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Heavy bets on SolarCity, RiverBend not risk-free

New York State and the Cuomo administration are making a $750 million bet that SolarCity and its newly acquired solar panel technology will keep the solar energy system installer’s business growing rapidly and turn Buffalo into a hub for solar module manufacturing.

There’s a lot at stake for the Buffalo Niagara region, too. If the plan succeeds as state officials and the company hope it will, it could bring 2,900 badly needed jobs here and potentially create the kind of critical mass within the solar industry that could attract many more in the years to come.

Of course, that’s if everything works out according to plan — and to their credit, that’s pretty much what happened in Albany when the state tried a similar recipe over the last 20-plus years to build what now is a booming semiconductor industry there.

But nothing is guaranteed, especially in a business that is evolving as quickly as the solar industry, where today’s market leaders face growing competition and today’s technology could be supplanted by something better.

Let’s take some key assumptions behind SolarCity’s South Buffalo factory and look at what could disrupt them:

— SolarCity’s workload may not grow as rapidly as the company expects. No matter how you look at it, SolarCity’s business has been growing at breakneck speed. The capacity of the solar energy systems that it installed jumped by 78 percent last year, and the company expects its installations to jump by another 88 percent this year to between 500 megawatts and 550 megawatts of generating capacity.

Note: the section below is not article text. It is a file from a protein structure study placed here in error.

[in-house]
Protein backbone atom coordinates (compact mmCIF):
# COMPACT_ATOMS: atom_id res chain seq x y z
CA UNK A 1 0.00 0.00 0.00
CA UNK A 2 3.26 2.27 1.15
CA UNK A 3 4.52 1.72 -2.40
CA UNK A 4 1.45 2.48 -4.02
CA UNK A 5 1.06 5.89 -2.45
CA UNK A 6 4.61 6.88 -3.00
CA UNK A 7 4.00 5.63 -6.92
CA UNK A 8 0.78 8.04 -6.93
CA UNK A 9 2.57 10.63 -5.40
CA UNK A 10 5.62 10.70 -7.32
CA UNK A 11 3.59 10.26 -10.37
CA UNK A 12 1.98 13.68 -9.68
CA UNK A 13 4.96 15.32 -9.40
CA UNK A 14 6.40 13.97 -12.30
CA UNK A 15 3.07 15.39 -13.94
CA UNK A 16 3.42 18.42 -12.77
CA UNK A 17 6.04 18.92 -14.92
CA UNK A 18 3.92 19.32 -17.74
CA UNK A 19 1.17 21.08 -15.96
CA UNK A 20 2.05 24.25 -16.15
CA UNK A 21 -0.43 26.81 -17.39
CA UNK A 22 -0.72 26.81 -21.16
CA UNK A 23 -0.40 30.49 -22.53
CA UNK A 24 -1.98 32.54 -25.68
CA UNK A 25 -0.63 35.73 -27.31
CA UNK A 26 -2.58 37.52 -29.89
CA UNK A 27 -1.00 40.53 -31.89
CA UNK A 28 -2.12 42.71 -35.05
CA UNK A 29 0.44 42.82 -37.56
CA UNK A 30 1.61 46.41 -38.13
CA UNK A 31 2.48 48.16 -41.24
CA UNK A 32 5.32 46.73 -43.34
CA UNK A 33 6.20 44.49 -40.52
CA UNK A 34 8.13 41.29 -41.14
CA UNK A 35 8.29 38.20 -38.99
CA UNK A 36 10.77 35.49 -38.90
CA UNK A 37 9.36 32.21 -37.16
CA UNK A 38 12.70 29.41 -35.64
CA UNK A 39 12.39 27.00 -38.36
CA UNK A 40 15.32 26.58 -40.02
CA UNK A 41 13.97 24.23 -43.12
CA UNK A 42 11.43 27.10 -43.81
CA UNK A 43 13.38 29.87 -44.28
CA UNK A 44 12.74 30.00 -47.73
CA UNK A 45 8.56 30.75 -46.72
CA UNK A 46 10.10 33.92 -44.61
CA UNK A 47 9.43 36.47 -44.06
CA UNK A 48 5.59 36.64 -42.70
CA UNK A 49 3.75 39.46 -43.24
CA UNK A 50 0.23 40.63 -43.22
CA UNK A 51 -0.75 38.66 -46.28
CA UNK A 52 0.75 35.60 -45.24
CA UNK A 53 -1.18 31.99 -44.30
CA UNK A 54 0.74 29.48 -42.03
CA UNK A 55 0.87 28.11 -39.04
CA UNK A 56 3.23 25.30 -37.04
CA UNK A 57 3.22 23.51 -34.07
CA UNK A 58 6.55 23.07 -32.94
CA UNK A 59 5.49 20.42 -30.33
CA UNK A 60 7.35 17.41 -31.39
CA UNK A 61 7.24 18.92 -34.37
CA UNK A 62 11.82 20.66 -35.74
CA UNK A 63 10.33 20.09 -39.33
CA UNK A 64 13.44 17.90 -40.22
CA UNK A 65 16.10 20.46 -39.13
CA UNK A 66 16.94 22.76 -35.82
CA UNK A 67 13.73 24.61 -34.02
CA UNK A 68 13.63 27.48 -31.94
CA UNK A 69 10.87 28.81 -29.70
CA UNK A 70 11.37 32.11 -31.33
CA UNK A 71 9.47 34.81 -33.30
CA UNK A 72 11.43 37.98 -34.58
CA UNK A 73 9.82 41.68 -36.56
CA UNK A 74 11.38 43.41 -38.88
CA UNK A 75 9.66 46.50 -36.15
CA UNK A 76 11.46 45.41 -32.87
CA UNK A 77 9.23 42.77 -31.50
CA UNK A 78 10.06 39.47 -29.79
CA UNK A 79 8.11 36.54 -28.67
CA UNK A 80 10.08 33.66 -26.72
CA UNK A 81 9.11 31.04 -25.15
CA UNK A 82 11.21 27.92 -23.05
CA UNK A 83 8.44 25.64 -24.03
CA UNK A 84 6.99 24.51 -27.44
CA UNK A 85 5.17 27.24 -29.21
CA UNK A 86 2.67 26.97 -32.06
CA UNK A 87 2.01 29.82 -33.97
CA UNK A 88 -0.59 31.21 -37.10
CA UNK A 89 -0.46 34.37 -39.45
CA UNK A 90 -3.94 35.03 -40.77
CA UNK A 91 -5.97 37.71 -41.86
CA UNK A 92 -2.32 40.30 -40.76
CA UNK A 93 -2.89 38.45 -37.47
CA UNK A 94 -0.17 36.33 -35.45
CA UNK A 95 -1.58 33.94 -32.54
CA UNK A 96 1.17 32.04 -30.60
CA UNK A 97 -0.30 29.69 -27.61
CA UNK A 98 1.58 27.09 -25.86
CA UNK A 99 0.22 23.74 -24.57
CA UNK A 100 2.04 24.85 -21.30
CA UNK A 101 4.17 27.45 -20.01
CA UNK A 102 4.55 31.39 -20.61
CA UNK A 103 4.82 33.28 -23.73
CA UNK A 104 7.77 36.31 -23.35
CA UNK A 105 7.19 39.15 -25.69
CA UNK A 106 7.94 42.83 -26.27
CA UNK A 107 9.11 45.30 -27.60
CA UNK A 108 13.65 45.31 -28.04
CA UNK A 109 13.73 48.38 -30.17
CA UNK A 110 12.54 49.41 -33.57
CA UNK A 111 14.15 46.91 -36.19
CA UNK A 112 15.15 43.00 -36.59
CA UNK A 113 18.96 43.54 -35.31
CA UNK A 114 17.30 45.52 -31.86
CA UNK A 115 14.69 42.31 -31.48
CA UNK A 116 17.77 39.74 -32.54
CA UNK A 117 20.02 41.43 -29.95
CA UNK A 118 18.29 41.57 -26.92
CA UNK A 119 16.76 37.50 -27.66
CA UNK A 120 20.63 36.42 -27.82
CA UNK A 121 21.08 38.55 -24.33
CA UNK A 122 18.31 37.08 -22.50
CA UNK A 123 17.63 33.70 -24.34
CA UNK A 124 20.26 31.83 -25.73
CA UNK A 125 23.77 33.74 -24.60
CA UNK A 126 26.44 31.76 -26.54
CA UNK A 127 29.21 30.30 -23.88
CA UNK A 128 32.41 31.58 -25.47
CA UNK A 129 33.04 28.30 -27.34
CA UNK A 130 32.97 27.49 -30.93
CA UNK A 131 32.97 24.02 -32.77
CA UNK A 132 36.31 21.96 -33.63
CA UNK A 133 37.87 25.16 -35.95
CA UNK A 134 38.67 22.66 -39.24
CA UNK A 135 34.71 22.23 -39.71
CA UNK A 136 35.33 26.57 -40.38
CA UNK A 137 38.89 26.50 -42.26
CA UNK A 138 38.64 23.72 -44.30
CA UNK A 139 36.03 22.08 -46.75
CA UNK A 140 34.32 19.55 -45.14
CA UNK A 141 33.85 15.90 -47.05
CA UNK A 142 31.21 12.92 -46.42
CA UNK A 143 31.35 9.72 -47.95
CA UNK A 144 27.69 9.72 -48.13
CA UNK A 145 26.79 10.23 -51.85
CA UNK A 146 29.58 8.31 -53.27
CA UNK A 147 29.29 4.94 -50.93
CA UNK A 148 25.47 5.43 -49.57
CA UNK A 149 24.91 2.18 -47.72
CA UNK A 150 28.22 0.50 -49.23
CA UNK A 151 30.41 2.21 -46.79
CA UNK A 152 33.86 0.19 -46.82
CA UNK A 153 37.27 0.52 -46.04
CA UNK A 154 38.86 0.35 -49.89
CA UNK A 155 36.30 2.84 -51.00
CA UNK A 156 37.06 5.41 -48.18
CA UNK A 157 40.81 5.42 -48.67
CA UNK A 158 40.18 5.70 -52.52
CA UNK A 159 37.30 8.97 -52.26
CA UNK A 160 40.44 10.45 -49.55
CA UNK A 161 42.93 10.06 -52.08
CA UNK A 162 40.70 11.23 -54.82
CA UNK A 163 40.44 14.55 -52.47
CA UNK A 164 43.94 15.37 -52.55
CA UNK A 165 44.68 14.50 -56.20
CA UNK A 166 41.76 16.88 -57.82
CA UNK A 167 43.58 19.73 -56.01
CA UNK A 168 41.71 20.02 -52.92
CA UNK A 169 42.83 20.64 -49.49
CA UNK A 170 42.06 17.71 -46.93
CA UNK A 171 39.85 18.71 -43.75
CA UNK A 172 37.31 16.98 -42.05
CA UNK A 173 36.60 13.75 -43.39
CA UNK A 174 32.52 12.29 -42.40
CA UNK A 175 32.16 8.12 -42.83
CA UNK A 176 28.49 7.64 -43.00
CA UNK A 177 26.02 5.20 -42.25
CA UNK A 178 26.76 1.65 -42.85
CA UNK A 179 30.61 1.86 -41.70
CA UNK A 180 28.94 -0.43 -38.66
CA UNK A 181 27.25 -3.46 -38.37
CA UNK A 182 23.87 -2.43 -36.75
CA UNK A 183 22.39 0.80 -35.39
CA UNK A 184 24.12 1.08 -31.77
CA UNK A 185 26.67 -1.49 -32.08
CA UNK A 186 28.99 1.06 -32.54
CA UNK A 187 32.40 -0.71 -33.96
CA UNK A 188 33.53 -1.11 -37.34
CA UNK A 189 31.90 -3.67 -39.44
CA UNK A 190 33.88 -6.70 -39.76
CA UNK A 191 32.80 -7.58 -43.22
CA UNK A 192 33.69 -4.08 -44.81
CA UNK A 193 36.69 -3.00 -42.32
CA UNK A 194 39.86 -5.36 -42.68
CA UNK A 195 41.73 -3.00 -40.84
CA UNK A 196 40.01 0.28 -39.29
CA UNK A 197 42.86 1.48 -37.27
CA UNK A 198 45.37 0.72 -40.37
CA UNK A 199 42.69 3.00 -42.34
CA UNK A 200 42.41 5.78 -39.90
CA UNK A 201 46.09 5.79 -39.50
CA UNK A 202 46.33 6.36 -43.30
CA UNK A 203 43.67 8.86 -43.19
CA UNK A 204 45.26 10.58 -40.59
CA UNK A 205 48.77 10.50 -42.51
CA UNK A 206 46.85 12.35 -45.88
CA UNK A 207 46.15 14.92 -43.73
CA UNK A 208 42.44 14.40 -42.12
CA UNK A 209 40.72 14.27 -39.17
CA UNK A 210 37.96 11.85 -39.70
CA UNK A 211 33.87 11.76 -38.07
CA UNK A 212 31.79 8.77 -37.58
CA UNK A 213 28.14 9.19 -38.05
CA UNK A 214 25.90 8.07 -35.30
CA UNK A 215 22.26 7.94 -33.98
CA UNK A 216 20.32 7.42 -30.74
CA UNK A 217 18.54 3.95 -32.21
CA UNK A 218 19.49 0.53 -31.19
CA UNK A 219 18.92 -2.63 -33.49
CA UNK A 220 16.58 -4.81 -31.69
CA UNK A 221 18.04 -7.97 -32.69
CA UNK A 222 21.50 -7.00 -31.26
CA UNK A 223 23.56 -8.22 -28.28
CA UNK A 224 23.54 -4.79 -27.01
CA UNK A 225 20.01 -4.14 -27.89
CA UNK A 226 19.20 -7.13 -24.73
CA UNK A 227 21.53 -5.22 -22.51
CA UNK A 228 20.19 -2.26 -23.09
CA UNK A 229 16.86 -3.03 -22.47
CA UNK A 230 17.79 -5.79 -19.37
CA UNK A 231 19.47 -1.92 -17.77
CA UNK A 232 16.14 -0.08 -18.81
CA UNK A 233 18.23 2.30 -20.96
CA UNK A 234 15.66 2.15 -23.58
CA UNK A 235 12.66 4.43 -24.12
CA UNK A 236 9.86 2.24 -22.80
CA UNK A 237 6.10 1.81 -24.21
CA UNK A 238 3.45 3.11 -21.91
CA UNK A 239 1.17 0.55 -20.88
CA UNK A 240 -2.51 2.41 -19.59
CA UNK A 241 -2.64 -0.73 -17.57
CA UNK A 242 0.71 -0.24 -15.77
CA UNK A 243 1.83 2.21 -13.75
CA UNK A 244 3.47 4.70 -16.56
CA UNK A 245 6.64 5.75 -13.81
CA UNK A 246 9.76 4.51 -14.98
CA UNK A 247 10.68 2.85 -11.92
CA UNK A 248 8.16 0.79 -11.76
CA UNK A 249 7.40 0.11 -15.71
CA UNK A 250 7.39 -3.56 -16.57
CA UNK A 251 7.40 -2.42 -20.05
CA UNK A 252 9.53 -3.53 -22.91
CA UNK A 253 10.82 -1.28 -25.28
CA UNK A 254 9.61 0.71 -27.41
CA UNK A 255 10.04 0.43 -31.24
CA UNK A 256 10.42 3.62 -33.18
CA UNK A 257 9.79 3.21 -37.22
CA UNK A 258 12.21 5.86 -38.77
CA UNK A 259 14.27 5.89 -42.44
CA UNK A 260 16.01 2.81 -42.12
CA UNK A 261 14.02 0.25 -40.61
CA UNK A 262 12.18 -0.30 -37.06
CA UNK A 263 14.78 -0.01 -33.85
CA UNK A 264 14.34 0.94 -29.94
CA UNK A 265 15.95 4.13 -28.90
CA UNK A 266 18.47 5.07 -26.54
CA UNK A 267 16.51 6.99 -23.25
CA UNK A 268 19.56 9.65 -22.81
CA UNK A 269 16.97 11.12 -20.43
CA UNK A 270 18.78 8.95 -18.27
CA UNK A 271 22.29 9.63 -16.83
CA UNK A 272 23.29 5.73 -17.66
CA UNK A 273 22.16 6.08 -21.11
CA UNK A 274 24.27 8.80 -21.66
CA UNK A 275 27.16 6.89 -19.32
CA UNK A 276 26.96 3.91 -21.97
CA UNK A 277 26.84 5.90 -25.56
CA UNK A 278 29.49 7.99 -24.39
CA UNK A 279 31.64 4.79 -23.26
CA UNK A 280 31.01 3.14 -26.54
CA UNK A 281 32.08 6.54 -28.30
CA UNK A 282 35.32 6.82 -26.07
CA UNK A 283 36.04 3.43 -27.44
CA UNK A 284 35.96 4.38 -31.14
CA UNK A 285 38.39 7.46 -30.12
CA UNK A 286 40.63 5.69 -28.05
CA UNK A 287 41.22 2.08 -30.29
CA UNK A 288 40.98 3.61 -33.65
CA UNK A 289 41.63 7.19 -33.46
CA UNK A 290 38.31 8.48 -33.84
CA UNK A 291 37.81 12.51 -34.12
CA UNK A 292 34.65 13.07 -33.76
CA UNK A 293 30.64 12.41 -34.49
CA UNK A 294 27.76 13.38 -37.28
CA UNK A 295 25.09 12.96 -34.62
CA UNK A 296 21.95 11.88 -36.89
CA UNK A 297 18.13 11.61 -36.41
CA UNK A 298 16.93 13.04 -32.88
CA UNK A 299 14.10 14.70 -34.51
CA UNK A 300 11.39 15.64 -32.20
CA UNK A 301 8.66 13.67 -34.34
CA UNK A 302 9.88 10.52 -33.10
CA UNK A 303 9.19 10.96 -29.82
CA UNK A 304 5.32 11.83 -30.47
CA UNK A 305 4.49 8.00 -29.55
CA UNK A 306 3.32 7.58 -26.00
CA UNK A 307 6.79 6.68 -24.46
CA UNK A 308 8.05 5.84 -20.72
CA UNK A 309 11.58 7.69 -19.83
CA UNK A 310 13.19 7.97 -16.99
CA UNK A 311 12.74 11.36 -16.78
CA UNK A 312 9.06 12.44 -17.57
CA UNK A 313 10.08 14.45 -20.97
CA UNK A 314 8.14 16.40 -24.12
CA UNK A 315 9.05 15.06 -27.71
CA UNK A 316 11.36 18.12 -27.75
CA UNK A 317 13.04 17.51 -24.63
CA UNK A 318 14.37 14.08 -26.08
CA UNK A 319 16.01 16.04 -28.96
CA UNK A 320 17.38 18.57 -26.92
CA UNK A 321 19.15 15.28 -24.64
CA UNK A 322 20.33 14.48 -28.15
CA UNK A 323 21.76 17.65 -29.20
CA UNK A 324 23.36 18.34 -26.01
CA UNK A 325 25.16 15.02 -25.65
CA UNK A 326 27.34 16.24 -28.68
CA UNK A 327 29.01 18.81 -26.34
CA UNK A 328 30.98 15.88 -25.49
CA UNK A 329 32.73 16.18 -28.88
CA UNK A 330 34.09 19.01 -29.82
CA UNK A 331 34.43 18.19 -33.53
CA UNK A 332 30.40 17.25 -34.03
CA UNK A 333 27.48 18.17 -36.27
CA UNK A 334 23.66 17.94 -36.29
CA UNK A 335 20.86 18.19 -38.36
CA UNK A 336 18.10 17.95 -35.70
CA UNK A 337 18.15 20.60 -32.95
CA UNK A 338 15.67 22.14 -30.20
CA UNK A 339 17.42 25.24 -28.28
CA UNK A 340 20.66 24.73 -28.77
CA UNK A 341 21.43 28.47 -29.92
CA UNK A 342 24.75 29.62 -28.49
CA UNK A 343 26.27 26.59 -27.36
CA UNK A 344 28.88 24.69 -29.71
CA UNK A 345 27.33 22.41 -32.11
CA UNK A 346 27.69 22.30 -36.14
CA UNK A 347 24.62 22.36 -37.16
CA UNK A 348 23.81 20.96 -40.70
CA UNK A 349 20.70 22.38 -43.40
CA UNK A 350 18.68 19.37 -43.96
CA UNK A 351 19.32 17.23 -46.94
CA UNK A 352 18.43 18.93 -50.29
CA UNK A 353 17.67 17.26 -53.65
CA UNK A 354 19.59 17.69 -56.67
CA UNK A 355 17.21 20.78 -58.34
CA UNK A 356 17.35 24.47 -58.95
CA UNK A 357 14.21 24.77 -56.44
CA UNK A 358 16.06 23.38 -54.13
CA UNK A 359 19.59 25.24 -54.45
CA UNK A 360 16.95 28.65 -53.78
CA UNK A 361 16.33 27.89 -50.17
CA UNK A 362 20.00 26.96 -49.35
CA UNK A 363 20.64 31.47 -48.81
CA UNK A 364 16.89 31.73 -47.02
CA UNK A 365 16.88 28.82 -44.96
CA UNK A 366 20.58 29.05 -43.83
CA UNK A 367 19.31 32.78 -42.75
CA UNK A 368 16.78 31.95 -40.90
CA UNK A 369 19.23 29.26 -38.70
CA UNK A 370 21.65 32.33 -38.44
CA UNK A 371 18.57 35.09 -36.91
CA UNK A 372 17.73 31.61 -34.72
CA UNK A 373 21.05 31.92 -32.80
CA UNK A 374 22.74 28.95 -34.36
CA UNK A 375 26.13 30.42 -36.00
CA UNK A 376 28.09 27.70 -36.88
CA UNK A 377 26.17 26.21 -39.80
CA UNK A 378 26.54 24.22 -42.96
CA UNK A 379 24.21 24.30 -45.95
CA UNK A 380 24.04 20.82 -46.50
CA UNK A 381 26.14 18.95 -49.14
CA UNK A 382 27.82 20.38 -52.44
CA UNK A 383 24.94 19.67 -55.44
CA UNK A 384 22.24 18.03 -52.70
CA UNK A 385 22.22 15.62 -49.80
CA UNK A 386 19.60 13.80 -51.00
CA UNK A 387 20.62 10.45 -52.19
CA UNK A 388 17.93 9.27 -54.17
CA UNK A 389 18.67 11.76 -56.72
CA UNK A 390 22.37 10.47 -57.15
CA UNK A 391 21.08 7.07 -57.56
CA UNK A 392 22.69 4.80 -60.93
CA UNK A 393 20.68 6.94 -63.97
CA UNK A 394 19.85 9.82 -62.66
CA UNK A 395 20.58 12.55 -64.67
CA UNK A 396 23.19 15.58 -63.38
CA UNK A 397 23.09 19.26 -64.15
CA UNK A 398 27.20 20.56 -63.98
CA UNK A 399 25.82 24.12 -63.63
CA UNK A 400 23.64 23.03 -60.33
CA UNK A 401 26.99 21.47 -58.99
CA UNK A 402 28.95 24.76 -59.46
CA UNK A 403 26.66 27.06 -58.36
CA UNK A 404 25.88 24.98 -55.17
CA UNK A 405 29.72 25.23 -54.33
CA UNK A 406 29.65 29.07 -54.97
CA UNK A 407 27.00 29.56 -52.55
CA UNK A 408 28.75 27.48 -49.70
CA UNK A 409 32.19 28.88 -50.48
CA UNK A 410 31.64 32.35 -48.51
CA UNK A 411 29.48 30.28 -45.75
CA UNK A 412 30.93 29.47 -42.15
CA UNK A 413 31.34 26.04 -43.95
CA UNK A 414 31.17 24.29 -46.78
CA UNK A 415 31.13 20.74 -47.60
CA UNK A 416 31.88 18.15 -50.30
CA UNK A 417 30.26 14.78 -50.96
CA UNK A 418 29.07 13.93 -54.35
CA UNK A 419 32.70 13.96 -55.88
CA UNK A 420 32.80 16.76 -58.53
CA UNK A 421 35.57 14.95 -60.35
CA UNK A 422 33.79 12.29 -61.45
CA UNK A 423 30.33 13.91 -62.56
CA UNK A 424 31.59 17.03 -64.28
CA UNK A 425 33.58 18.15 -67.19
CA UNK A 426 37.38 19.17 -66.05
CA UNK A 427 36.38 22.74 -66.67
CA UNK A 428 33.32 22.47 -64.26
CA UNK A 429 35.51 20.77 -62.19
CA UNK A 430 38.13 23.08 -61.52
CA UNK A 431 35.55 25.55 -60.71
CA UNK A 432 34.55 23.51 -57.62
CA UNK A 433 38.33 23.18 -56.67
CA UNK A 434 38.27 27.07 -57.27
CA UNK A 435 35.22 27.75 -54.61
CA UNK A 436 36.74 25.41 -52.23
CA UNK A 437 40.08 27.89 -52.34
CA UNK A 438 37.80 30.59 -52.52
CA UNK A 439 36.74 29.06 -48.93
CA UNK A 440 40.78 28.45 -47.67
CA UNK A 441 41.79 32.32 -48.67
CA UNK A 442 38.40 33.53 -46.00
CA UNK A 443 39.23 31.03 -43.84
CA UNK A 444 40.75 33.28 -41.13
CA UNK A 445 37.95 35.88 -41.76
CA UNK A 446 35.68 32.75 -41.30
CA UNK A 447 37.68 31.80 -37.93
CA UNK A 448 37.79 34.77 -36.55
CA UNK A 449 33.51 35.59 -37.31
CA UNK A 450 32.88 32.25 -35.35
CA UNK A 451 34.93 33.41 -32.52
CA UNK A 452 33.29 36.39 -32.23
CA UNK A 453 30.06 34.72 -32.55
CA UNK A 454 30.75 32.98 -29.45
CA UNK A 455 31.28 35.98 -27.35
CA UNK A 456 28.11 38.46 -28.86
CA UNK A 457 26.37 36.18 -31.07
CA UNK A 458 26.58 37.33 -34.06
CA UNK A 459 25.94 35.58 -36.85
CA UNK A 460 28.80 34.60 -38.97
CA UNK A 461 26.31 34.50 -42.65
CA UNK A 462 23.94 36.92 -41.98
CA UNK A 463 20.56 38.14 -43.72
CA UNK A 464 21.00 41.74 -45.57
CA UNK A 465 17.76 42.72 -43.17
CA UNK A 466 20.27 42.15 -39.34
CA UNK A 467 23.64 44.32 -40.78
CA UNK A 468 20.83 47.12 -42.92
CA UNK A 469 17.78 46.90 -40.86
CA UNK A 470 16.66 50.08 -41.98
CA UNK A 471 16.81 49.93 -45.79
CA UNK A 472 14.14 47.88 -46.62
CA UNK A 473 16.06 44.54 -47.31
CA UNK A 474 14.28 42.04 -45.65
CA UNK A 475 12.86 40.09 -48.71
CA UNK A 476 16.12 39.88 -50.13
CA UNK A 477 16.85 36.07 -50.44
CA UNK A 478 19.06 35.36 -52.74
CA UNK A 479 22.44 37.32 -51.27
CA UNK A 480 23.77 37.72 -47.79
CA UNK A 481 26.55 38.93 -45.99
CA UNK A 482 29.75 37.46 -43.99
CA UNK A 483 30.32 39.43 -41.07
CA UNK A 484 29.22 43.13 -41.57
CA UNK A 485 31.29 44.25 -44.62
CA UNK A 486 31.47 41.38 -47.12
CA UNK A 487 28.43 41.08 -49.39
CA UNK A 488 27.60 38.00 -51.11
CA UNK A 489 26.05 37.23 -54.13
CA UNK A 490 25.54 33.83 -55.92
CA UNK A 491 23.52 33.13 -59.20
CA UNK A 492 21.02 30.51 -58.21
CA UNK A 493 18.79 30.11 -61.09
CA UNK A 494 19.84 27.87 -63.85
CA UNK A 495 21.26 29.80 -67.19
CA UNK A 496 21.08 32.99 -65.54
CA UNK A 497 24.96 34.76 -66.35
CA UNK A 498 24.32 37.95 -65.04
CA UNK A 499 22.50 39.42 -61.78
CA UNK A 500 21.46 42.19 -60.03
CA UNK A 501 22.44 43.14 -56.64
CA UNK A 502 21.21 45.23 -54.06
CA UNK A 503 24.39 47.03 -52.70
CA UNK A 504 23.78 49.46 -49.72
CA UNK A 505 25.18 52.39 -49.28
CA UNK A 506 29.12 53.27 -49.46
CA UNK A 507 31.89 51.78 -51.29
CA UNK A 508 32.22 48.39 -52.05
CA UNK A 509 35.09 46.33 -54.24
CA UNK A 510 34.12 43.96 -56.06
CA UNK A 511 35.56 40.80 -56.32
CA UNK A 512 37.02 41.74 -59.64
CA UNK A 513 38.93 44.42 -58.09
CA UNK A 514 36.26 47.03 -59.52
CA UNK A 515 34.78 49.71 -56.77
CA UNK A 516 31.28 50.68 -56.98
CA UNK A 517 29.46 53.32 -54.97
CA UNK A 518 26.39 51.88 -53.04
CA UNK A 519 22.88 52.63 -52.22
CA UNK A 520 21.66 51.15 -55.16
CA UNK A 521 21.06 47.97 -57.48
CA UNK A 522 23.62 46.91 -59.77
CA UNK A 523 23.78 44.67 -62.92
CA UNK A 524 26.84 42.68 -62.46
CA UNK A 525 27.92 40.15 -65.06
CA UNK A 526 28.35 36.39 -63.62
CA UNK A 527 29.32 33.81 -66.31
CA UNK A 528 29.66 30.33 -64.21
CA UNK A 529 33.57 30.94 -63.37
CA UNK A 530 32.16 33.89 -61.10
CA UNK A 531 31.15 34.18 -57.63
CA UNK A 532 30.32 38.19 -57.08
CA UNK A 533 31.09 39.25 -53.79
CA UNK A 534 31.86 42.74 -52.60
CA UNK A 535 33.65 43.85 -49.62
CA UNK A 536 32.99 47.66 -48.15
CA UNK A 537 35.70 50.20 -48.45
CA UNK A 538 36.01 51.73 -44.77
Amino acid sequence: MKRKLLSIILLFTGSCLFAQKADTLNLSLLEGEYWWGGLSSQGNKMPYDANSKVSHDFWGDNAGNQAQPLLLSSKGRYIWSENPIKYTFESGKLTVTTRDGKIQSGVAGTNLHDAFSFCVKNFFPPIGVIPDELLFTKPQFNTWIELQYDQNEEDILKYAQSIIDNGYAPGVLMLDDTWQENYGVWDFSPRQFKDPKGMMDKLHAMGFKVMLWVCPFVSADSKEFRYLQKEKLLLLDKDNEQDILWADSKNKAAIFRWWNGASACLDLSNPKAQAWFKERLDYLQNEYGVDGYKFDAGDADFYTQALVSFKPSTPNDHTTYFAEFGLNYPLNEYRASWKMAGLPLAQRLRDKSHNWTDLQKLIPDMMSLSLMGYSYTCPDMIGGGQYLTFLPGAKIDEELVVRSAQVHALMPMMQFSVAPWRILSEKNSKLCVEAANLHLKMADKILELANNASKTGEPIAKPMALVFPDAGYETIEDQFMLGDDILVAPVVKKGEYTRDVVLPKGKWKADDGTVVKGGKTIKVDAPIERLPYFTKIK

An in 2015, just as the Buffalo plant is getting close to starting production, SolarCity thinks its installations will have shot up by another 81 percent to around 900 megawatts to 1 gigawatt of capacity.

Those projections dovetail with analyst forecasts that the solar industry will keep growing rapidly as the cost of solar energy systems continues to drop, but that growth could be derailed by a number of factors, from a recession to a spike in interest rates that makes it harder — and more expensive — to finance solar system installations.

SolarCity also is the dominant player in the U.S. residential solar market, accounting for almost 3 in 10 residential solar energy systems that were installed across the country during the second quarter. SolarCity’s 29 percent market share was more than three times bigger than the 9 percent share of its nearest competitor, Vivint Solar, which just raised $330 million by selling stock through an initial public offering.

Morgan Stanley analyst Timothy Radcliff doesn’t think a market share in the 30 percent range is sustainable in the long run, especially as competition grows from energy companies such as NRG Energy that are moving into the solar sector.

— Making solar panels may be harder than SolarCity expects. SolarCity isn’t easing into the solar panel production business. It’s jumping in headfirst.

The Buffalo plant will be the biggest solar module factory in the Western Hemisphere and one of the biggest in the world, with a capacity that approaches some of the world’s biggest solar plants in Asia.

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Silevo, the small California company it bought to break into the high-efficiency solar panel market, currently makes panels at a small plant in China, which has a capacity of 32 megawatts. The Buffalo factory, when running at full scale, would have a capacity that’s 30 times bigger, or more than 1 gigawatt.

Some analysts have expressed concerns that ramping up production to such a large scale may be more difficult, especially since SolarCity has no experience in solar panel production.

“SolarCity is getting into a business it has never been before,” said Angelo Zino, an analyst at S&P Capital IQ.